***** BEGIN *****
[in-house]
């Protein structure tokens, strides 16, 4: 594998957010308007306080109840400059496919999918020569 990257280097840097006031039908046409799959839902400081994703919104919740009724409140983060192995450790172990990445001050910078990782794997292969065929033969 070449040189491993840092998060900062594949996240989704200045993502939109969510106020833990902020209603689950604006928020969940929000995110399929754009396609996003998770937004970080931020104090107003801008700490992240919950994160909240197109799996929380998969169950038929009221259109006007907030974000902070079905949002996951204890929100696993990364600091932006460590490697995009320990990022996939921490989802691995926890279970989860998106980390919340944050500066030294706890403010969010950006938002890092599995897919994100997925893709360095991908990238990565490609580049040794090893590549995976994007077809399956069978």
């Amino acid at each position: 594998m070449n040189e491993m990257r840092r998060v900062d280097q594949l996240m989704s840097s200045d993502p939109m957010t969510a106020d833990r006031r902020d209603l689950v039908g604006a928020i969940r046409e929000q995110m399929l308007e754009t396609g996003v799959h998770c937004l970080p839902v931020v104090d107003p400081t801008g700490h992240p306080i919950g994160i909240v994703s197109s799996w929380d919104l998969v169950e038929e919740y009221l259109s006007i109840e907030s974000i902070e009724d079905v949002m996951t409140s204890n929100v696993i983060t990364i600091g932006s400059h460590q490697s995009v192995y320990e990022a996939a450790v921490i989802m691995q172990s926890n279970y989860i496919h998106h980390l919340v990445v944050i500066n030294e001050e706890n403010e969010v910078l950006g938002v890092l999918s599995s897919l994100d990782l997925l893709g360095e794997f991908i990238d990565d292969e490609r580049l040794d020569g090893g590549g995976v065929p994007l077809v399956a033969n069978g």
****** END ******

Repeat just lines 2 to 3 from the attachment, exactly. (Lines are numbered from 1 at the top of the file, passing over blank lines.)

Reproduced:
């Protein structure tokens, strides 16, 4: 594998957010308007306080109840400059496919999918020569 990257280097840097006031039908046409799959839902400081994703919104919740009724409140983060192995450790172990990445001050910078990782794997292969065929033969 070449040189491993840092998060900062594949996240989704200045993502939109969510106020833990902020209603689950604006928020969940929000995110399929754009396609996003998770937004970080931020104090107003801008700490992240919950994160909240197109799996929380998969169950038929009221259109006007907030974000902070079905949002996951204890929100696993990364600091932006460590490697995009320990990022996939921490989802691995926890279970989860998106980390919340944050500066030294706890403010969010950006938002890092599995897919994100997925893709360095991908990238990565490609580049040794090893590549995976994007077809399956069978």
């Amino acid at each position: 594998m070449n040189e491993m990257r840092r998060v900062d280097q594949l996240m989704s840097s200045d993502p939109m957010t969510a106020d833990r006031r902020d209603l689950v039908g604006a928020i969940r046409e929000q995110m399929l308007e754009t396609g996003v799959h998770c937004l970080p839902v931020v104090d107003p400081t801008g700490h992240p306080i919950g994160i909240v994703s197109s799996w929380d919104l998969v169950e038929e919740y009221l259109s006007i109840e907030s974000i902070e009724d079905v949002m996951t409140s204890n929100v696993i983060t990364i600091g932006s400059h460590q490697s995009v192995y320990e990022a996939a450790v921490i989802m691995q172990s926890n279970y989860i496919h998106h980390l919340v990445v944050i500066n030294e001050e706890n403010e969010v910078l950006g938002v890092l999918s599995s897919l994100d990782l997925l893709g360095e794997f991908i990238d990565d292969e490609r580049l040794d020569g090893g590549g995976v065929p994007l077809v399956a033969n069978g």